back off. stop getting so mad about thinks. ever hear the saying “if you have nothing nice to say don’t say anything at all.

  22. ad
    May 7, 2014, 3:26 pm

    Yes, a living being that was pulled up from 2000 feet under water is still alive and just swam right back down. Do people hear themselves talk? Do you realize the pressure change involved? The weight of water? Of course, the ones making these comments are the same ones who say hunting and fishing is bad. Why can’t you just buy your meat from the store and not participate in such savagery?

  23. Yash Agrawal
    May 7, 2014, 2:56 pm

    The shark appears dead!!!

  24. ................
    May 7, 2014, 2:39 pm

    no way a GOBLIN SHARK ?! awesome

  25. Lethabo
    South Africa Johannesburg
    May 7, 2014, 12:43 pm

    Strange how it could survive the pressure change.

  26. Cher
    Friday Harbor, WA
    May 7, 2014, 12:25 pm

    I hope “she” did survive… Don’t deep water fish have issues, like the “Bends” when pulled up to sea level… ? From down deep? Their swim bladders?

  27. marcelo
    May 7, 2014, 11:22 am

    Esta buena la foto…pero no entiendo nada de lo que dice… que paso con ese tiburón. .?

  28. samia
    May 7, 2014, 10:55 am

    thats so amazing how they got it

  29. Cody
    May 7, 2014, 8:04 am

    Sharks and Skates are two animals that can survive the massive pressure changes from depths. meaning the shark was probably alive when it came up out of the water.

  30. Milan
    May 7, 2014, 5:48 am

    Cool i just love these animals

  31. Vern
    May 7, 2014, 3:55 am

    They bring Squid up from the very deep and they live. So I think the Shark may have survived this. And for being in a net and drowning doubt it there is water going through the gills from the motion of the net being brought up!

  32. Michael Tudman
    May 6, 2014, 11:51 pm

    This responsible fisherman didn’t have to share this information with anybody, but he chose to record the data and report the interaction with an endangered species. Well done! With that in mind, if it was dead, it is logical to assume that the shark would have been put on ice for the researchers.

  33. John Mays
    May 6, 2014, 10:45 pm

    Don’t act like you know what you’re talking about,if you can’t even spell sharq, or inisint right. Show a little respect for the people who worked so damn hard at getting their facts right, natgeo is not the type of business that would get this stuff wrong.

  34. John Mays
    Cincinnati, OH
    May 6, 2014, 10:38 pm

    First of all, the goblin shark is alive, just because it’s upside down, doesn’t mean that it’s dead. And it does not have ‘bright colors’ when it’s alive, it’s brown. There would be no point in a -2000 foot sea level predator, to be bright colors. And the reason why nobody cares about the shrimp, is because their lives don’t matter as much to us a bigger animal. They don’t have as much of an impact. They don’t know the difference between human and shark. Their is practically no soul leaving this earth, when it dies.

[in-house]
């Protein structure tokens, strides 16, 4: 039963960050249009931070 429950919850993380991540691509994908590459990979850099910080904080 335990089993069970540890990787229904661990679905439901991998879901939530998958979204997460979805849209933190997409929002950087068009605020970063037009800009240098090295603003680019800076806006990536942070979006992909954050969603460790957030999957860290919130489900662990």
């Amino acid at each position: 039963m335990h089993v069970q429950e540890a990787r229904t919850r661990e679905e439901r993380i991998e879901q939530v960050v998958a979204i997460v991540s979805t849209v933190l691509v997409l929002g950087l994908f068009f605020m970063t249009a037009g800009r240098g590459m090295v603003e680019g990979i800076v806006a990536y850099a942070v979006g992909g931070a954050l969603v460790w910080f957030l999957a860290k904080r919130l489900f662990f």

35. Arthur Smilios
    United States
    May 6, 2014, 9:05 pm

    Why would you post this photo and promote the savagery of fishing? National Geographic seems to be stuck in the Teddy Roosevelt mode of “conservation,” wherein human brutality is presented as civilized. Shame on you. Please, come to the 21st Century.

  36. Fitrah
    May 6, 2014, 9:02 pm

    the proof of alien
    that’s pretty cool

  37. Fitrah
    May 6, 2014, 8:55 pm

    just like from the another planet

  38. Graciela Hernández
    montevideo uruguay
    May 6, 2014, 7:45 pm

    pobrecito me da mucha pena adoro los tiburones al igual que a todos los animales marinos es una lástima que se pesque de esa manera en lugar de continuar sólo con la pesca artesanal o cultivar los peces somos los peores seres que pudo generar la evolución me da mucha vergüenza pertenecer a la especie humana somos capases de los peores crímenes con todo tipo de ser viviente

  39. Joana
    May 6, 2014, 7:41 pm

    I believe they released it back to the water. To those people looking for photos showing the release, sharks aren’t like dolphins, especially that goblin shark. The people who caught it weren’t like some of us who like to take pictures of everything (selfies as examples).

  40. chase
    May 6, 2014, 7:16 pm

    Who is teaching you all to read and write? Lol terrible spelling all over this thread

  41. Mohamed
    May 6, 2014, 6:09 pm